[Info] The Ten Commandments of TF2 Level Design.

Discussion in 'Mapping Questions & Discussion' started by Freyja, Oct 11, 2009.

  1. absurdistof

    aa absurdistof

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    *continues with the above*

    Carving is the lazy way out of figuring out how you should clip it. Unfortunately, algorithms still haven't caught up with subtle tricks, so chances are that if you stick to your own skills and intelligence, you should fare much better off. By that I mean the pieces will be better aligned with the grid, and you will have less bits of brush in general.
  2. Firest0rm

    Firest0rm L4: Comfortable Member

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    i dont think carving is bad if used correctly. i carve basic stuff fairly often, and i'm always careful about what i carve. in general i never carve with anything that has more than four sides, and i make sure it's not carving anything that i dont want it to carve, and then i carve. it can save time, and if done with care, wont mess things up.
  3. grazr

    aa grazr Old Man Mutant Ninja Turtle

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    Yes, technically it's not a "mod", but the point was it uses a modified version of the Source Engine rather than its own; the Source Engine would have been purchased under licensing acts, which allows the game to be sold for profit, rather than merely distributed freely (as a "mod"). In the same way Half-Life is a "full game", but using a modified version of the Quake Engine.

    "mod" is a lose term in regards to game development (as are many coined phrases in this young industry), but it has an unwritten context that a "mod" is free and under the effect of the basic user software license terms of agreement. When a game engine is licensed, that copy is then private and seperate from the original franchise. Thus it is its "own game", but the engine in question still belongs to the original authors. The game will always be a mod of the Source Engine, even if it's not under the Valve production label.

    In the case of CS/CSS, TFC, DMC etc. They were produced by the very same software developers that made the original engine. Thus it is a part of the same franchise, but still a "mod". DoD was originally built as a public "mod", but was later baught out by Valve as an official part of the franchise.

    Terr's point was that some might consider the use of a game engine, developed by someone else, as cheating in the development process. But under a technical and legal sense, that material was purchased (or rented if you will), and will never be claimed to be authored by the users (new development team) of it. For example, Dark Messiah brandishes the Source logo trade mark, as part of the licensing agreement.

    IE: Why do we consider the licensing of game engines acceptable, but not the custom revised official maps as legitimate creative productions; worth (supposedly) equal respect.

    But the two concepts are in 2 different leagues, and 2 totally different legal and social contexts.
    Last edited: Dec 25, 2009
  4. Rizz

    Rizz L5: Dapper Member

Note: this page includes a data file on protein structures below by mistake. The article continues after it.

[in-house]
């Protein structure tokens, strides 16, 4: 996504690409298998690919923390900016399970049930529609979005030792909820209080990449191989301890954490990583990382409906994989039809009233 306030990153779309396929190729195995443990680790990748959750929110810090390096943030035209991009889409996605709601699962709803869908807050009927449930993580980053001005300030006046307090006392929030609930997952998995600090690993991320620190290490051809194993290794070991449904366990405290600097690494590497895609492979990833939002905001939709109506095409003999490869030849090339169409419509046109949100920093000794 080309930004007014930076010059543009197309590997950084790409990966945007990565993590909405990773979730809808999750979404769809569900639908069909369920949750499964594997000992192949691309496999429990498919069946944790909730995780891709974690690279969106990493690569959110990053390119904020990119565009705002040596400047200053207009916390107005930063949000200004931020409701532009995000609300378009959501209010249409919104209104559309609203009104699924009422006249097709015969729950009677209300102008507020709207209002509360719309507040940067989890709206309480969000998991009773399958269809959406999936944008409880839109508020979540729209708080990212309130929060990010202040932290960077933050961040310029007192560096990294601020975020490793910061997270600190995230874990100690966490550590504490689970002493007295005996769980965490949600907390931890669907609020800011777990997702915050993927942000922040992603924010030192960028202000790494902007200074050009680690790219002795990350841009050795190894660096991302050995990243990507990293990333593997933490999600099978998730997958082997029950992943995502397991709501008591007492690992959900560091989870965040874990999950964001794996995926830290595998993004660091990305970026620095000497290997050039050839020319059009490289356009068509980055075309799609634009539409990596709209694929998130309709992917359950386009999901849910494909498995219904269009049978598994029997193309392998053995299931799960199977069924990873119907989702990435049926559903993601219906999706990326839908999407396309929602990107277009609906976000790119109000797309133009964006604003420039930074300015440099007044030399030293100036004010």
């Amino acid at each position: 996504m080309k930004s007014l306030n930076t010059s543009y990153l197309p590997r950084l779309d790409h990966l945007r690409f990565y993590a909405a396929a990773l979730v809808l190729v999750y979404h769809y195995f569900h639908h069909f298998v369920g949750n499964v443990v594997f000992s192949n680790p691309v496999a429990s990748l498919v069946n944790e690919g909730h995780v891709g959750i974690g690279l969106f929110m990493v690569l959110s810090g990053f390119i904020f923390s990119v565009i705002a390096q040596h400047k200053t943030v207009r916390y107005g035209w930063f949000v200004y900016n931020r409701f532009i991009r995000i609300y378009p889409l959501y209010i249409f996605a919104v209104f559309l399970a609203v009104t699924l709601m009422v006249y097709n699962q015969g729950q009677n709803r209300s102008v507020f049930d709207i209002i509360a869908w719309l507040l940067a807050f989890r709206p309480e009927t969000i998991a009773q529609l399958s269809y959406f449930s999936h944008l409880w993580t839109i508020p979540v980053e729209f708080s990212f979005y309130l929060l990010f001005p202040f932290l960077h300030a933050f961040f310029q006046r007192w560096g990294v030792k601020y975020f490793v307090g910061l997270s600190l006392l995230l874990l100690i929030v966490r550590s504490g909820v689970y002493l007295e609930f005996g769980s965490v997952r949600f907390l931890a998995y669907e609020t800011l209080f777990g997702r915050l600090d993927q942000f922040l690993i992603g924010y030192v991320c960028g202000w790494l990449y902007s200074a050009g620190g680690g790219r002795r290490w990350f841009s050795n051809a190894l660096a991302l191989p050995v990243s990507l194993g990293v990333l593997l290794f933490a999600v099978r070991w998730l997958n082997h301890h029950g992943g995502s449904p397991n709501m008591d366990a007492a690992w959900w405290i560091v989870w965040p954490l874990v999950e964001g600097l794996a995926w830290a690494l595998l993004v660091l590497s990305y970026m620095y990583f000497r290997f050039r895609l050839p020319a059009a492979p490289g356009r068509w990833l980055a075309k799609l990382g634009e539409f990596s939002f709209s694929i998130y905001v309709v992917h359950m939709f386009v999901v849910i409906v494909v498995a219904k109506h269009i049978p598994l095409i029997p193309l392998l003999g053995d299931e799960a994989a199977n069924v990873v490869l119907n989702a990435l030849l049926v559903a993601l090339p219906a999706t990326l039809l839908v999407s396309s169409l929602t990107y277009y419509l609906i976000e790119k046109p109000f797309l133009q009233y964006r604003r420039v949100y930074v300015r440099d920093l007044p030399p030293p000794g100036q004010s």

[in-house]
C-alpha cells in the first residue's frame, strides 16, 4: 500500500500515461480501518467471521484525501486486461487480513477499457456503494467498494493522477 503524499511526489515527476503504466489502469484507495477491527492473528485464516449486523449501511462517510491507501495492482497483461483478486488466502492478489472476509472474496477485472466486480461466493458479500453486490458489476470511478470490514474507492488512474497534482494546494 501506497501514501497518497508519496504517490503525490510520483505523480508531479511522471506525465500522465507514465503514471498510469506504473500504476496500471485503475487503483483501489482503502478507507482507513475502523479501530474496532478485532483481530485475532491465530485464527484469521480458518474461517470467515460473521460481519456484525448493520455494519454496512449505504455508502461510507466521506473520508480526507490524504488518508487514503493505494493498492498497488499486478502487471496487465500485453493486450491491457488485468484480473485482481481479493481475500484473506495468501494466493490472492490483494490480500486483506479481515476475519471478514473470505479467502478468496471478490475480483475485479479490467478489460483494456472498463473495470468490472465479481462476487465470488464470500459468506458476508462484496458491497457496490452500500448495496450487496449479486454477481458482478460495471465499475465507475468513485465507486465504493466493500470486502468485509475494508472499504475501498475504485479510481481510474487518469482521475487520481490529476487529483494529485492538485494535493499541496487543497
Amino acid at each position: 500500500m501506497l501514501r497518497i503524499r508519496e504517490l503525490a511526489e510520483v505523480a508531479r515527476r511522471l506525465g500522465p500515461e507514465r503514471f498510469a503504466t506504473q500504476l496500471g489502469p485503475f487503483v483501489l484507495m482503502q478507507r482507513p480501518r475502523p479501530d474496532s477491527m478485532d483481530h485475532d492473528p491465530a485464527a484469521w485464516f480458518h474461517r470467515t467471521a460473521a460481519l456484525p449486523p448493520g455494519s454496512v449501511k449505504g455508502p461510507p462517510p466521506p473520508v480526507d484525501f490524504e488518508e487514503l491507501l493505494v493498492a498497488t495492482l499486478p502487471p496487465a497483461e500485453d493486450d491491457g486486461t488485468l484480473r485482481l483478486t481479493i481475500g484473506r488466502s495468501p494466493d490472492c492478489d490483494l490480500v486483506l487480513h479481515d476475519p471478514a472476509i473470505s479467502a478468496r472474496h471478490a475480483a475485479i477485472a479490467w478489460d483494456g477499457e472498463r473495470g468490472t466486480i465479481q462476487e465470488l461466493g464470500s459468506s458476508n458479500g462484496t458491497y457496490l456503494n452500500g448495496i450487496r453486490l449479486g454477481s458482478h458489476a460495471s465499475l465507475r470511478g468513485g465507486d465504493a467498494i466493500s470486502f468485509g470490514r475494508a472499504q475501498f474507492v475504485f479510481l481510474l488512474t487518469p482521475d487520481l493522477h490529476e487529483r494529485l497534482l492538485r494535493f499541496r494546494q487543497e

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    This may come as a rather "newbish" question but ...
    I understand why the grids there, it's for organization of your map. To connect your brushes/prefabs from one side to the next in an orderly manner but does it matter if you're not on the grid completely? I don't think it'll matter in-game once the maps finished and has been critiqued/beta tested.
    I know some people are very anal about sticking directly to the grid and if they're not on the solid line, the rearrange that brush so that it is. I usually start out a map by only staying on the solid line but end up derailing from it. >_<
  5. Sel

    Sel Banned

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    Hey can we get an addition to this!

    11) Stop using the nucleus generator in your maps!
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  6. Freyja

    aa Freyja Unpronounceable map names since 2013

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    You don't have to go on the grid, but any map where you don't align most stuff to a grid of 4+, is never going to be good. You'll have so many problems like areaportal/normal leaks, lighting issues, clipping issues...
  7. littleedge

    aa littleedge L1111: Clipping Guru

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    Do note that the major lines on the grid are where vvis automatically cuts. What is it...leaves? So setting things up to grid is always a good idea.
    Jonah thanked this.
  8. grazr

    aa grazr Old Man Mutant Ninja Turtle

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    Recommendation: Stick to the grid.

    The only time you possibly wouldn't, is if you have a physics model, or piece of detail brush work that you're turning at an odd angle to make it more interesting and less pre-determined-ly placed.

    I would not recommend coming off the grid to anyone. Or to even seriously consider it for that matter. There's really no need.
  9. mk_rules1

    mk_rules1 L1: Registered

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    Oh i love you so much :d
  10. lukeme99

    lukeme99 L1: Registered

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    Please tell me that he doesn't map.
  11. English Mobster

    English Mobster L6: Sharp Member

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    Why isn't this in Tutorials?